Incident Avro Nineteen II G-AIXE,
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ASN Wikibase Occurrence # 25067
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Date:Wednesday 7 January 1948
Type:Avro Nineteen II
Owner/operator:Sivewright Airways
Registration: G-AIXE
MSN: 1376
Fatalities:Fatalities: 0 / Occupants: 2
Aircraft damage: Destroyed
Location:Chelford, 6 miles South East of Knutsford, Cheshire -   United Kingdom
Phase: Approach
Departure airport:
Destination airport:Manchester Airport, Ringway, Cheshire
Confidence Rating: Information is only available from news, social media or unofficial sources
Avro Anson C.19 Series 2 G-AIXE: First civil registered (C of R 11048/1; C of A 8787) on 4-12-46 to Sivewright Airways Ltd., Manchester, and named "Mancunia". One of 19 new-built Avro Anson C.19s, "Mancunia" was delivered direct from the Avro Woodford production line to Barton on 28-3-47

Written off (damaged beyond repair) 7-1-48 in a forced landing at Chelford, near Knutsford, Cheshire on approach to Manchester Airport, Ringway, Cheshire. Aircraft not repaired, and broken up for spares.

Registration G-AIXE cancelled (and airframe de-registered) 27-4-48 due to "destruction or permanent withdrawal from use of aircraft.

Replaced in the Sivewright fleet by another Anson C.19 G-AHXK [MSN 1351] which, in turn, crashed at Barton Airfield, Eccles, Manchester on 7-2-50 [see link #4]

The Bacon brothers, owners of the Sivewright Bacon and Company shipping agency, registered an air transport subsidiary, Sivewright Airways, as an airline charter company on July 23, 1946. Based at Manchester, the company purchased a new Avro 19 on August 13, christening it the 'Salfordia'. For the remainder of the summer, the aircraft flew passengers on a non-scheduled basis between Manchester, the Isle of Man, and Jersey. At the end of the season, the aircraft was leased for winter work in South Africa.

Channel Island charters resumed in January 1947 and in March, a second Avro 19, G-AXIE, named 'Mancunia', was added to the fleet. As the popularity of company services improved, a Miles M.57 Aerovan 4 G-AJOI was purchased in July and christened 'Oldhamia'. It was followed on August 30 by acquisition of a Douglas DC-3 named 'Ecclesia' from Scottish Aviation, Ltd. Within weeks, it was sent to India to participate for two months in Operation India, the transfer of Hindu refugees from newly formed Pakistan into India. A Miles M.65 Gemini was obtained in October and was called 'Palatinia'. On December 29, another DC-3 was purchased from Scottish Aviation, Ltd. and christened, but is not delivered.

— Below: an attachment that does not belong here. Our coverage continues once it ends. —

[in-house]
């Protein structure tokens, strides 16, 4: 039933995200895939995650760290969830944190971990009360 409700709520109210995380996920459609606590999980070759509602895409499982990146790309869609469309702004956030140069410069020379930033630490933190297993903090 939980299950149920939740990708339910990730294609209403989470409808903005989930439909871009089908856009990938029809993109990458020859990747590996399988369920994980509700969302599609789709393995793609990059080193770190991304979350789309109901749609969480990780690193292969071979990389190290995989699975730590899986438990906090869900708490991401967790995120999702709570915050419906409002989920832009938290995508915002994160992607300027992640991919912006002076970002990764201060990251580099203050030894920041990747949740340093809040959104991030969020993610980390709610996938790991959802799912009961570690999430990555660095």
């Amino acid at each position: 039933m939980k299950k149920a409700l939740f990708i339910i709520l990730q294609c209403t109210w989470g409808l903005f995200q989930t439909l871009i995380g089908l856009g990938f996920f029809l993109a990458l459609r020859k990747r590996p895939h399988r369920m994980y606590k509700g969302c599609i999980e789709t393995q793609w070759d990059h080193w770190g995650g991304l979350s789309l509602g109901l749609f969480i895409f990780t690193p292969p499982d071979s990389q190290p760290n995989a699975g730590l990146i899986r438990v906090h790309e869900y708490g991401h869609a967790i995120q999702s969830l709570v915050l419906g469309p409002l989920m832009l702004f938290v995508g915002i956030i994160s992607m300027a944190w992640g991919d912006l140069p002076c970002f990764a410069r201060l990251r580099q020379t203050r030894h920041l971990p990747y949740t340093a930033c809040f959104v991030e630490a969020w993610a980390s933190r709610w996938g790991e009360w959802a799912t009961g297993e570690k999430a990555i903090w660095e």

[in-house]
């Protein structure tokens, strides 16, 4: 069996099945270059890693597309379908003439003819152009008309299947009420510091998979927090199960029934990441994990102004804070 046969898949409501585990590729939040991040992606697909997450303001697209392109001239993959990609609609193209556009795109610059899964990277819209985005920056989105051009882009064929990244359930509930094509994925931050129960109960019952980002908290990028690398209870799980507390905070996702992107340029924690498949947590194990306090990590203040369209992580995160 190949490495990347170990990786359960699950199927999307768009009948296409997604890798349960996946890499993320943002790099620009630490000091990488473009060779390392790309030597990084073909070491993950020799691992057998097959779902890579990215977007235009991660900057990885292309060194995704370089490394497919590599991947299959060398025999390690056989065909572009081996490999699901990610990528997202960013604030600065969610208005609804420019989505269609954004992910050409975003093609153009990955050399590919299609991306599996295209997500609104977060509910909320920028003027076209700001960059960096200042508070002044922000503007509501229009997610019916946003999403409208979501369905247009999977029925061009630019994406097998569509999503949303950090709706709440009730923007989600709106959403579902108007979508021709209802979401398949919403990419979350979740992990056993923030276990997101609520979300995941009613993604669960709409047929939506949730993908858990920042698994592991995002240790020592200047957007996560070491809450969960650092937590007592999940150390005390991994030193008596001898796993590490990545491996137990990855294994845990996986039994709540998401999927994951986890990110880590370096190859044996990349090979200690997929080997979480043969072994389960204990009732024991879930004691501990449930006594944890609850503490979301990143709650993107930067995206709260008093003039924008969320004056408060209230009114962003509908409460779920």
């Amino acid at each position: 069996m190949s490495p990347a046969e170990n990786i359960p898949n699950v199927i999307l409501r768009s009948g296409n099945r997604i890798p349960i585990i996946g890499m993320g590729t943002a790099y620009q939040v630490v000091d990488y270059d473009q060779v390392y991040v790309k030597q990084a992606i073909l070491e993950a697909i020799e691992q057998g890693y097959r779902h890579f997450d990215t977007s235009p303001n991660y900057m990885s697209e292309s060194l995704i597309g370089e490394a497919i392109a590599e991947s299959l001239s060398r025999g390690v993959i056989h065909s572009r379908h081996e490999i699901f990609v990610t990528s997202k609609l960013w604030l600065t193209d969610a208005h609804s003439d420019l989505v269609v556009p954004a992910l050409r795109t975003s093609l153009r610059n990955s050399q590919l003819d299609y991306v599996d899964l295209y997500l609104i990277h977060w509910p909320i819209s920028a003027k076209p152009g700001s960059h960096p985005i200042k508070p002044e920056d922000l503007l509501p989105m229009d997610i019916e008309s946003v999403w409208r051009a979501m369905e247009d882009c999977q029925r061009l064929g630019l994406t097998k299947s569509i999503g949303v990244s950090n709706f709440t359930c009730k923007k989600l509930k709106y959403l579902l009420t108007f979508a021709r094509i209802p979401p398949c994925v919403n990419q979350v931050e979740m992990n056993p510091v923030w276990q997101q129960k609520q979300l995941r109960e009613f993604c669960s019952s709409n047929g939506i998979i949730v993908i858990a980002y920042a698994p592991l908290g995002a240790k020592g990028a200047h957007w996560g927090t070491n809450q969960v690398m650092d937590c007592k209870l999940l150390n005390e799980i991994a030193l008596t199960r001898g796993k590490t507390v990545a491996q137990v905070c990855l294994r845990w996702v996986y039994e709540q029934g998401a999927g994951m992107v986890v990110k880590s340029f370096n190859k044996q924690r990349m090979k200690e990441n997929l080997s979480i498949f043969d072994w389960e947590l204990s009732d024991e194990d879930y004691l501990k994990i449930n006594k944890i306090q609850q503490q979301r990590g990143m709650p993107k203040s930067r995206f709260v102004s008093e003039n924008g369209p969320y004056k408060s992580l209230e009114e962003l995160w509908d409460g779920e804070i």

The Avro 19 'Mancunia' (G-AXIE) was destroyed in a January 7, 1948 forced landing near Knutsford. It was replaced by a new machine (G-AHXK), also named 'Mancunia', in March, along with two de Havilland DH 89A Dragon Rapides. Spring charters out of Manchester commenced in March. The DC-3 'Bartonia' (G-AKSM) was received on April 27.

Between October 19 and November 15, the 'Ecclesia' participated in the Berlin Airlift, flying three-ton loads into the former German capital from Hamburg. The Douglas C-47 completed 32 sorties and 87 hours flying time on the airlift, carrying over 116 tons of supplies. A variety of long-range DC-3 flights were made during the year with destinations including Australia, Saudi Arabia, and East Africa.

The long-range charters continued in 1949, beginning with DC-3 flights to Egypt and Germany. Summer work from Manchester to Jersey and the Isle of Man resumed in April. Another Dragon Rapide was added in June and on July 4 another DC-3 was purchased, from British Overseas Airways Corporation (BOAC) and named 'Lancastria'. A wide number of long-range charters were also flown to such destinations as Nairobi, Amsterdam, Stockholm, Accra, Paris, Copenhagen, and Edinburgh.

Isle of Man and Jersey services were again flown in 1950, together with long-range charters similar to those mounted in 1949. Following the summer season, both the 'Oldhamia' and 'Palatinia' were sold in October 1949. British European Airways Corporation (BEA) then served notice that it will fly the Channel Island routes on a scheduled basis in future years; however, both BEA and BOAC employ Sivewright DC-3s to fly certain of its freight contracts.

Having lost its main source of aerial income, Sivewright Airways ceased flying in March 1951, selling off its DC-3s, and reverts to a ground transport organization.

Chelford is a village and civil parish in Cheshire, England, near to the junction of the A537 and A535 roads six miles west of Macclesfield and six miles south-east of Knutsford, and is part of the Tatton constituency. The civil parish includes the hamlet of Astle.

Air Crew included: Reginald Evans 3/10/22 - 20/02/02


2. [photo of G-AIXE at Barton, Salford, July 1947]:
3. [photos of Sivewright Fleet]:
4. [photo of G-AHXK, the 2nd 'Mancunia' after crash at Barton 7-2-50]:

Revision history:

27-Sep-2008 01:00 ASN archive Added
23-Jan-2010 00:15 John Baker Updated [Aircraft type, Cn, Location, Source, Narrative]
08-Jun-2010 11:34 TB Updated [Aircraft type, Total fatalities, Other fatalities, Location, Damage, Narrative]
19-Mar-2012 10:39 TB Updated [Total fatalities, Other fatalities, Source]
20-Mar-2012 03:59 TB Updated [Narrative]
08-Dec-2012 11:29 Dr. John Smith Updated [Total occupants, Location, Phase, Nature, Departure airport, Source, Narrative]
14-Jan-2014 17:30 TB Updated [Total occupants, Location, Phase, Nature, Departure airport, Source, Narrative]
09-Jun-2016 15:09 Dr Jane Evans Updated [Phase, Nature, Narrative]

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